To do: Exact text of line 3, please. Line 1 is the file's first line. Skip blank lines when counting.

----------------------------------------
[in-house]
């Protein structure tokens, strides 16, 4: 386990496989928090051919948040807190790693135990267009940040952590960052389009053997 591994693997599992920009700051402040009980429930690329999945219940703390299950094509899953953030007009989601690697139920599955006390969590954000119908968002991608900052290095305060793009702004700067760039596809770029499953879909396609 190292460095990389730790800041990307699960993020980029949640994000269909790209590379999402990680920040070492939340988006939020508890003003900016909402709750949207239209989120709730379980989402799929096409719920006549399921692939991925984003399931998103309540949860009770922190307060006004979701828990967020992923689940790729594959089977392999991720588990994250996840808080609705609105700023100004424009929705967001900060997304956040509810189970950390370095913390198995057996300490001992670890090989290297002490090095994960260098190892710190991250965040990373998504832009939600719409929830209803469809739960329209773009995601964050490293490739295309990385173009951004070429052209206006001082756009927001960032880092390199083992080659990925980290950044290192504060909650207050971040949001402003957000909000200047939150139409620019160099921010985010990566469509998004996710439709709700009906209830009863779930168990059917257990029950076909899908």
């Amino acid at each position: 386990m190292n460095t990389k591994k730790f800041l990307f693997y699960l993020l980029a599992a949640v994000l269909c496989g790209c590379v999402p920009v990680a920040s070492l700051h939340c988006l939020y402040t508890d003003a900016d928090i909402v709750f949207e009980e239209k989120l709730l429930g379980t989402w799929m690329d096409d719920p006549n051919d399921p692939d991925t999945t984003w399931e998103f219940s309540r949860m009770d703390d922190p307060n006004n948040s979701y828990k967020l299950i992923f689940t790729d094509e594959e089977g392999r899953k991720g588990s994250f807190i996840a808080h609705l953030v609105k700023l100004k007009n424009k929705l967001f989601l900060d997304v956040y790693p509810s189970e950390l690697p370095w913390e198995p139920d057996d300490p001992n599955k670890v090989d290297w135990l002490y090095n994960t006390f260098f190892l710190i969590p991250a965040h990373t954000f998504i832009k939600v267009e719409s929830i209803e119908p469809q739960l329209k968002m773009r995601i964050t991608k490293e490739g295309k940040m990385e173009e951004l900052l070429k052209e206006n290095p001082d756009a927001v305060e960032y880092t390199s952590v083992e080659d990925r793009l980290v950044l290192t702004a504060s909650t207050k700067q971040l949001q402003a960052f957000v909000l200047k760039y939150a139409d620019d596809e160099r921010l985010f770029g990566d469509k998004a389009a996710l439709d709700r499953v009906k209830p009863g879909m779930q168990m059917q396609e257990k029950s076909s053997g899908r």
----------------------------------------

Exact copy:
């Amino acid at each position: 386990m190292n460095t990389k591994k730790f800041l990307f693997y699960l993020l980029a599992a949640v994000l269909c496989g790209c590379v999402p920009v990680a920040s070492l700051h939340c988006l939020y402040t508890d003003a900016d928090i909402v709750f949207e009980e239209k989120l709730l429930g379980t989402w799929m690329d096409d719920p006549n051919d399921p692939d991925t999945t984003w399931e998103f219940s309540r949860m009770d703390d922190p307060n006004n948040s979701y828990k967020l299950i992923f689940t790729d094509e594959e089977g392999r899953k991720g588990s994250f807190i996840a808080h609705l953030v609105k700023l100004k007009n424009k929705l967001f989601l900060d997304v956040y790693p509810s189970e950390l690697p370095w913390e198995p139920d057996d300490p001992n599955k670890v090989d290297w135990l002490y090095n994960t006390f260098f190892l710190i969590p991250a965040h990373t954000f998504i832009k939600v267009e719409s929830i209803e119908p469809q739960l329209k968002m773009r995601i964050t991608k490293e490739g295309k940040m990385e173009e951004l900052l070429k052209e206006n290095p001082d756009a927001v305060e960032y880092t390199s952590v083992e080659d990925r793009l980290v950044l290192t702004a504060s909650t207050k700067q971040l949001q402003a960052f957000v909000l200047k760039y939150a139409d620019d596809e160099r921010l985010f770029g990566d469509k998004a389009a996710l439709d709700r499953v009906k209830p009863g879909m779930q168990m059917q396609e257990k029950s076909s053997g899908r």